3. Tea tree oil is a natural antimicrobial that attacks mold. Mix a teaspoon of it with two cups of water in a spray bottle. Spray. Let dry.
4. Mix two parts baking soda with one part vinegar and one part water. Mix until it becomes a thick paste. Spread some of the mix onto the surface and let it dry. Scrub. Repeat until the mold disappears.
5. To fight mold and mildew, mix white vinegar and water (equal parts) in a spray bottle and spray on affected areas. Wipe clean. For tougher areas, pour vinegar on the affected area. Do Not rinse.
6. To remove mold in the toilet bowl, make a scrub of baking soda and white vinegar. To clean the bathtub and tiles, cut a lemon in half and dip it in borax. Scrub and rinse. Or, combine baking soda with liquid soap, scrub and rinse.
7. Wash mold off hard surfaces with soap and water, or use a mix of vinegar and hydrogen peroxide to kill mold. When cleaning mold, always wear a filtered face mask so you won’t inhale spores.
8. Add a half cup hydrogen peroxide to one cup warm water. Apply.
9. Use hydrogen peroxide instead of bleach in the laundry. Disinfect surfaces by spraying them with vinegar, followed by a spray of 3% peroxide. Wipe clean.
- Baking Soda -
Baking soda is well known as a natural and safe household cleaner. Baking soda can also be used to kill mold in your home. Unlike other mold killers which contain harsh chemicals, baking soda is mild (pH of 8.1) and harmless to your family and pets. Besides killing mold, baking soda also deodorizes, so it can also get rid of the smell mold leaves in your home. Baking soda also absorbs moisture to help keep mold away.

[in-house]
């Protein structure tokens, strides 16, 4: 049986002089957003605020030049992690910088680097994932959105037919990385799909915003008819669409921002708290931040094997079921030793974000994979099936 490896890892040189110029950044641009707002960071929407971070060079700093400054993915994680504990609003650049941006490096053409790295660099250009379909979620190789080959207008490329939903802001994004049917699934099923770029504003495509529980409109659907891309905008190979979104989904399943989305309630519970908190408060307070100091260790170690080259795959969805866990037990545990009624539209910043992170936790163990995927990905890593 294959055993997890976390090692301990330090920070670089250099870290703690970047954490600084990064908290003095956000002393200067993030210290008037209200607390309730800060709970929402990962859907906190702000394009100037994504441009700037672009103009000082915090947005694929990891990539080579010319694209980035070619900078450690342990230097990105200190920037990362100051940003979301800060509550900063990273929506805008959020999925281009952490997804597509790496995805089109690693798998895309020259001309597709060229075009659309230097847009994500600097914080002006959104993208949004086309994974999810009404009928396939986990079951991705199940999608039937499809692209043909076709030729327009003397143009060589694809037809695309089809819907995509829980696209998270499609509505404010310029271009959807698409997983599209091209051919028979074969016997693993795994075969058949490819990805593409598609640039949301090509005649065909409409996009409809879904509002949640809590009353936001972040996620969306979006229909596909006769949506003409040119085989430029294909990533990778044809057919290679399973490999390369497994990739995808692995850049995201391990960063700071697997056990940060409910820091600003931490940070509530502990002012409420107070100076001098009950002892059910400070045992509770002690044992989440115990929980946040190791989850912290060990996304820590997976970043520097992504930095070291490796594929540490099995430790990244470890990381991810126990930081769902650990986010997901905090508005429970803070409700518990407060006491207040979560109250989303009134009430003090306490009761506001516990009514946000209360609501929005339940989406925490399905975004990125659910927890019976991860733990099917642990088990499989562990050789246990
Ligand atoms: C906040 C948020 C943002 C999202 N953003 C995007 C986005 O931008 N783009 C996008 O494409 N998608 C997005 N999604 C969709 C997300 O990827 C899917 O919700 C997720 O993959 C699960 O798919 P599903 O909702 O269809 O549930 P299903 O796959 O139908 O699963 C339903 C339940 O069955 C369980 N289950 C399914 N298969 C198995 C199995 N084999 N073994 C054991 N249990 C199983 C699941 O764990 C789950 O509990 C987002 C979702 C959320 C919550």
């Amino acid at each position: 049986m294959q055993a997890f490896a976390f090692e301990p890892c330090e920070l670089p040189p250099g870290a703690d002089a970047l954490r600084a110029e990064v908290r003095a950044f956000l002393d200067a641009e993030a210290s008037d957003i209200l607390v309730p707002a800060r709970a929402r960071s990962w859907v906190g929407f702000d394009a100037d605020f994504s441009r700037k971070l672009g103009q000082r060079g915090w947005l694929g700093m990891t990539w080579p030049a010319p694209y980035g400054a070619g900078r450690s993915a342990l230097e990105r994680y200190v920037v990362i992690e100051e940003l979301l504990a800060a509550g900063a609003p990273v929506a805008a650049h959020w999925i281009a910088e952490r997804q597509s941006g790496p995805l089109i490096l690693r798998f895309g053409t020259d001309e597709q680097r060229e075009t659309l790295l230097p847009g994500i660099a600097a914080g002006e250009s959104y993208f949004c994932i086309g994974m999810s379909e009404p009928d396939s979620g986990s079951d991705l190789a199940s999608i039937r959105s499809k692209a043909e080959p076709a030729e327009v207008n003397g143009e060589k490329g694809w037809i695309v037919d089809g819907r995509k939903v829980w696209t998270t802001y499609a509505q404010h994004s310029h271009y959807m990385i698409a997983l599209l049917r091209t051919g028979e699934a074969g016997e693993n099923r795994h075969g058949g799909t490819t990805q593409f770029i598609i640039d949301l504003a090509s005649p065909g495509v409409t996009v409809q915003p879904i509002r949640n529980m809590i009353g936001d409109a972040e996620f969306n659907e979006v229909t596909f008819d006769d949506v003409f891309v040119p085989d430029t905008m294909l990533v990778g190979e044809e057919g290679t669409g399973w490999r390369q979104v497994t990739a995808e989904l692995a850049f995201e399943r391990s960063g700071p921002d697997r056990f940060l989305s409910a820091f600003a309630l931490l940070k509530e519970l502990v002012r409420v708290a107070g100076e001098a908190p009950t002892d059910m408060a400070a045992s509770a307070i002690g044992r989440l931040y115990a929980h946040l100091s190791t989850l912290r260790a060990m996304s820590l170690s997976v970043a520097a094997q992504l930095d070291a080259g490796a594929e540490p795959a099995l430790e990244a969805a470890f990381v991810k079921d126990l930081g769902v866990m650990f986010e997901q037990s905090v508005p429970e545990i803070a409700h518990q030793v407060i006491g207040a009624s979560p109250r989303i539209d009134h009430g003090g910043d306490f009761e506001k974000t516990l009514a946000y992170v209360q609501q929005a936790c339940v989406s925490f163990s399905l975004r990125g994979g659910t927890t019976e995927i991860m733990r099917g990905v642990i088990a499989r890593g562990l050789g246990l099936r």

- Vinegar -
Vinegar is a mild acid which can kill 82% of mold species. However, it also has the advantages of being natural and safe. Vinegar is non-toxic and doesn’t give off dangerous fumes like bleach does. It’s sometimes used along with baking soda when cleaning up a mold problem since vinegar kills different species of mold than baking soda.
- Hydrogen Peroxide -
Hydrogen peroxide is an anti-fungal, an anti-viral, an anti-bacterial, and it can kill mold. This is a good alternative to chlorine bleach because it is safe to use and it doesn’t harm the environment. It also doesn’t leave behind toxic residue or produce toxic fumes like chlorine bleach does. Hydrogen peroxide is also inexpensive to buy.
Hydrogen peroxide kills mold effectively on many materials such as clothes, floors, bathrooms fixtures, walls and certain items such as kitchen appliances. Being a bleaching agent, it can also help fade the stain that mold leaves behind.
*Always remember to spot test hydrogen peroxide on the material before cleaning to make sure it won’t fade the material colors.
- Tea Tree Oil -
Tea tree oil is an essential oil which is harmless to people and pets. It’s an antifungal and is capable of killing all types of molds. Tea tree oil is, also, an antibacterial. Most natural food stores carry it. Make sure the oil you buy is from the Melaleuca Alternifolia, which is the technical name for tea tree, as not all brands always are. Since it doesn’t lose potency quickly, the solution can be stored away after cleaning. Of all the natural mold killing solutions, tea tree oil is the most effective. Although it can be costly, a small amount goes a long way. When used, the smell is strong but does go away after some time.
*Remember to always wear gloves when cleaning to protect your hands.